Reduced daily temperature range influences the magnitude of soil microbial activity in a Creosotebush bajada in the Chihuahuan desert in Big Bend national park
Hyndman, Michael Lee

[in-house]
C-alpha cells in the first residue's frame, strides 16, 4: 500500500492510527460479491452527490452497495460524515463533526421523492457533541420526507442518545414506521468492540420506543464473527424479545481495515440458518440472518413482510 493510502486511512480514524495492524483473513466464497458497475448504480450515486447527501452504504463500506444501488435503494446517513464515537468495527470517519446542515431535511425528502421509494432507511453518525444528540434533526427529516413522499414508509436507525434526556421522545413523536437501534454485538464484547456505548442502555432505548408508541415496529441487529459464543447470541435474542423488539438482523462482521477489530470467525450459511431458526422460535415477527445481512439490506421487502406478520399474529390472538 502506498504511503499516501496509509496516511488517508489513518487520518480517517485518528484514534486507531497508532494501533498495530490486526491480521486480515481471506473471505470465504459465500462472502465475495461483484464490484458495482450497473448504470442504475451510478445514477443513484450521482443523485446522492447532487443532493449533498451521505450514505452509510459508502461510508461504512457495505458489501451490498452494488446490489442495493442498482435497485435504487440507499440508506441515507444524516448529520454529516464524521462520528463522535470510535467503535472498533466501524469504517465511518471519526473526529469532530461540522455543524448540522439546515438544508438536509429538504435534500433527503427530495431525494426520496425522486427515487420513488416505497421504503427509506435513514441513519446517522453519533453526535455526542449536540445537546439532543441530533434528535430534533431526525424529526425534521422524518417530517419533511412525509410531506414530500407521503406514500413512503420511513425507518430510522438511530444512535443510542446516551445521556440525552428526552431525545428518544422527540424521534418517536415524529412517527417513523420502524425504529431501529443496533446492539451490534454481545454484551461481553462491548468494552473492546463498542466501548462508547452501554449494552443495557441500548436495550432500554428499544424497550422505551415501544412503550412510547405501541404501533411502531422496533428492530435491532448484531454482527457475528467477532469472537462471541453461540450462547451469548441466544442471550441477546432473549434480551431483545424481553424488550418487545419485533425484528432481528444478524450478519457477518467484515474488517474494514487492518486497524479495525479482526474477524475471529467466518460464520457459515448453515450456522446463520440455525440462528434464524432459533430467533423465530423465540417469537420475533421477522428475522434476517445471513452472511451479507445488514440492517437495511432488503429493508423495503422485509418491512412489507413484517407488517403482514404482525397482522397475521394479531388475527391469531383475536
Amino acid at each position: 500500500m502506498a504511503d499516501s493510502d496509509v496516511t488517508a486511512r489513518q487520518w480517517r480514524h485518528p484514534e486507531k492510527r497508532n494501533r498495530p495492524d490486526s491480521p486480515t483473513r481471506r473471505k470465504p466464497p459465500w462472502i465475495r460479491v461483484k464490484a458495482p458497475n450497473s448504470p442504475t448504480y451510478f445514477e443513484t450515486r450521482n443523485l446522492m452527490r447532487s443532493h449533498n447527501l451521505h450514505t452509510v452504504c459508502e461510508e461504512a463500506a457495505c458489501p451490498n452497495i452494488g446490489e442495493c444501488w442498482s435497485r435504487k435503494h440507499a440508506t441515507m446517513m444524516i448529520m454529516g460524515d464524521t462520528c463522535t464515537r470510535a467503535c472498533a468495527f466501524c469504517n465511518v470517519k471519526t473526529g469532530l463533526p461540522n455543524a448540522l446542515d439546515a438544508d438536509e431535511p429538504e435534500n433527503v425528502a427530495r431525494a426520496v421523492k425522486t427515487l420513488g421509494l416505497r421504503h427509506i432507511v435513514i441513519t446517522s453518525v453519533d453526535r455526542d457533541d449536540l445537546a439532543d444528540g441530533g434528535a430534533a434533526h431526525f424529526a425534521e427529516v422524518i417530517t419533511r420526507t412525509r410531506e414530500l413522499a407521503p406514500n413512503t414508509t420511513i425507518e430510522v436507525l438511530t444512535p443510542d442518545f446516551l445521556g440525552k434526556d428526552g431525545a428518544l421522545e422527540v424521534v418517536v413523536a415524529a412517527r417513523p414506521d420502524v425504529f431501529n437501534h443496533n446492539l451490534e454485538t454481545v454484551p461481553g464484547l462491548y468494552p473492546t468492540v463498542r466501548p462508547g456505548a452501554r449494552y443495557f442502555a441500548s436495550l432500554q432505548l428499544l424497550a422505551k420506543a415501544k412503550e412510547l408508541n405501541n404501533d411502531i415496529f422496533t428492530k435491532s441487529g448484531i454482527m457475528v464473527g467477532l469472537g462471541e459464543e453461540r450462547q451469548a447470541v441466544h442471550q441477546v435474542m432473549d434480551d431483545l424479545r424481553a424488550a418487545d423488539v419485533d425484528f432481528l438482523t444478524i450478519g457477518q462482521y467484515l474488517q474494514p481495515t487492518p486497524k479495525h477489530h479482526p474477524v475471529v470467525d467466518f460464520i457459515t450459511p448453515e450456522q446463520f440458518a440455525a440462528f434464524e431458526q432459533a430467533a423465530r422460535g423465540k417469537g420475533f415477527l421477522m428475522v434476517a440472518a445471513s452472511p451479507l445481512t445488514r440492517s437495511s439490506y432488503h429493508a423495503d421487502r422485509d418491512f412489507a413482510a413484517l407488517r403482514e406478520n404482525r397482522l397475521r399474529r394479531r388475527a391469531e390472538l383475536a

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Global climate change models for desert ecosystems not only predict an increase in mean temperatures but also an increase in the daily low temperatures resulting in a decrease in daily temperature range (DTR). While soil moisture and antecedent precipitation regimes are considered in current models for desert ecosystem functioning, these models are limited in understanding the role of temperature and seasonal variability, specifically the daily temperature range and the response of soil microbial communities to available soil moisture during different times of the year. This study seeks to utilize new automated soil gas monitoring technology and solar shading, altering the DTR by increasing nightly low temperatures and decreasing daily high temperatures, to measure soil microbial community respiration activity in response to reduced DTR compared with unaltered soil temperature dynamics in control plots. The research was conducted in a creosotebush bajada in the Chihuahuan Desert in Big Bend National Park. Over the course of a year of with observations beginning in November 2012 and ending in December 2013, the soil monitoring equipment recorded hourly temperatures and CO2 emissions from the top 15 cm of soil. Soil sampling over the study period was conducted to determine levels of microbial biomass of carbon (MBC), fungal substrate activity (FSA), fungal substrate richness (FSR), extractable soil ammonia (NH4-N) and nitrate (NO3-N), extractable phosphorus (P), available potassium (K), soil organic matter (SOM), and soil pH. For some of the experimental parameters there was no significant difference between treatments on individual sampling dates, but there was an observed difference between treatment groups for some parameters across the whole time period of the study. Reduced DTR plots experienced an increase 7.7% in CO2 flux, an increase of 28.9% in MBC, a 32% increase in FSA, and a 26% increase in FSR. These results indicate that in addition to the pattern of rain events and levels of soil moisture, soil microbial activity in arid and semi-arid regions is governed in some way by soil temperatures over the day. Reductions in DTRsoil appear to ultimately allow soil microbial communities to respond to rain events more robustly than previously predicated by moisture responses alone. Thus, DTRsoil changes the magnitude of the response but not the overall seasonal timing of the response. Even when soil moisture is optimal, microbial activity as measured by CO2 efflux was reduced when DTR soil was high. The incorporation of DTR response in microbial communities in desert soils will help to fully understand and predict the impact of further climate change in regions that are already sensitive to variable climate and precipitation.